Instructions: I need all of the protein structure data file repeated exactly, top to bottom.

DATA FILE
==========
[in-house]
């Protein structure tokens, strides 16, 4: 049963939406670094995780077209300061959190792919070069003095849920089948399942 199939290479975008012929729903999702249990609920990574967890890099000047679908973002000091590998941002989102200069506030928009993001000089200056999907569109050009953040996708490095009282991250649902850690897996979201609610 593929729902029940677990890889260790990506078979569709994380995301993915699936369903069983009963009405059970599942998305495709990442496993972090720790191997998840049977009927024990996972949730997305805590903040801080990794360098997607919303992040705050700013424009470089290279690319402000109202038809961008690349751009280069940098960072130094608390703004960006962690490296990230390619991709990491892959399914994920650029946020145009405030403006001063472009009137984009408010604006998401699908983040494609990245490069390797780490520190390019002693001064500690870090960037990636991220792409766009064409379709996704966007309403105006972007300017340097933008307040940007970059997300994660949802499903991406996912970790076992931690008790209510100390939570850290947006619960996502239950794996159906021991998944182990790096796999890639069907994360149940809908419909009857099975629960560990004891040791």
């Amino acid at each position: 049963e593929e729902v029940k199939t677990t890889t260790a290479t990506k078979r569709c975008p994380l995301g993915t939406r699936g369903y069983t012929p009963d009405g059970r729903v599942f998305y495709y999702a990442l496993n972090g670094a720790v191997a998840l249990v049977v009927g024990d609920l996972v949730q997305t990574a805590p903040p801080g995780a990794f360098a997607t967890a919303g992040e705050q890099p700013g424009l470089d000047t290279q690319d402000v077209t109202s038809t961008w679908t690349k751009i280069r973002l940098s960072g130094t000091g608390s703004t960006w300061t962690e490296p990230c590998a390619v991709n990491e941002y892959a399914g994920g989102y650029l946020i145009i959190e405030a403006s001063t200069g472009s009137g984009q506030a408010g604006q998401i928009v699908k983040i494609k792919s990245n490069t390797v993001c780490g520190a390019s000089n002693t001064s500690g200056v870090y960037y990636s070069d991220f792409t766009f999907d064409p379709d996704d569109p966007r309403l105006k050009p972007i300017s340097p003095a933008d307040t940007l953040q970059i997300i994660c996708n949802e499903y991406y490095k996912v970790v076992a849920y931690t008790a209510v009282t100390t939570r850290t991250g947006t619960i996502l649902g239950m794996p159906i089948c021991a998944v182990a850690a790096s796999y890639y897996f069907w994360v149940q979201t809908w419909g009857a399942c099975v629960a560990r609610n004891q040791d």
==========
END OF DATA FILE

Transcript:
[in-house]
């Protein structure tokens, strides 16, 4: 049963939406670094995780077209300061959190792919070069003095849920089948399942 199939290479975008012929729903999702249990609920990574967890890099000047679908973002000091590998941002989102200069506030928009993001000089200056999907569109050009953040996708490095009282991250649902850690897996979201609610 593929729902029940677990890889260790990506078979569709994380995301993915699936369903069983009963009405059970599942998305495709990442496993972090720790191997998840049977009927024990996972949730997305805590903040801080990794360098997607919303992040705050700013424009470089290279690319402000109202038809961008690349751009280069940098960072130094608390703004960006962690490296990230390619991709990491892959399914994920650029946020145009405030403006001063472009009137984009408010604006998401699908983040494609990245490069390797780490520190390019002693001064500690870090960037990636991220792409766009064409379709996704966007309403105006972007300017340097933008307040940007970059997300994660949802499903991406996912970790076992931690008790209510100390939570850290947006619960996502239950794996159906021991998944182990790096796999890639069907994360149940809908419909009857099975629960560990004891040791």
């Amino acid at each position: 049963e593929e729902v029940k199939t677990t890889t260790a290479t990506k078979r569709c975008p994380l995301g993915t939406r699936g369903y069983t012929p009963d009405g059970r729903v599942f998305y495709y999702a990442l496993n972090g670094a720790v191997a998840l249990v049977v009927g024990d609920l996972v949730q997305t990574a805590p903040p801080g995780a990794f360098a997607t967890a919303g992040e705050q890099p700013g424009l470089d000047t290279q690319d402000v077209t109202s038809t961008w679908t690349k751009i280069r973002l940098s960072g130094t000091g608390s703004t960006w300061t962690e490296p990230c590998a390619v991709n990491e941002y892959a399914g994920g989102y650029l946020i145009i959190e405030a403006s001063t200069g472009s009137g984009q506030a408010g604006q998401i928009v699908k983040i494609k792919s990245n490069t390797v993001c780490g520190a390019s000089n002693t001064s500690g200056v870090y960037y990636s070069d991220f792409t766009f999907d064409p379709d996704d569109p966007r309403l105006k050009p972007i300017s340097p003095a933008d307040t940007l953040q970059i997300i994660c996708n949802e499903y991406y490095k996912v970790v076992a849920y931690t008790a209510v009282t100390t939570r850290t991250g947006t619960i996502l649902g239950m794996p159906i089948c021991a998944v182990a850690a790096s796999y890639y897996f069907w994360v149940q979201t809908w419909g009857a399942c099975v629960a560990r609610n004891q040791d």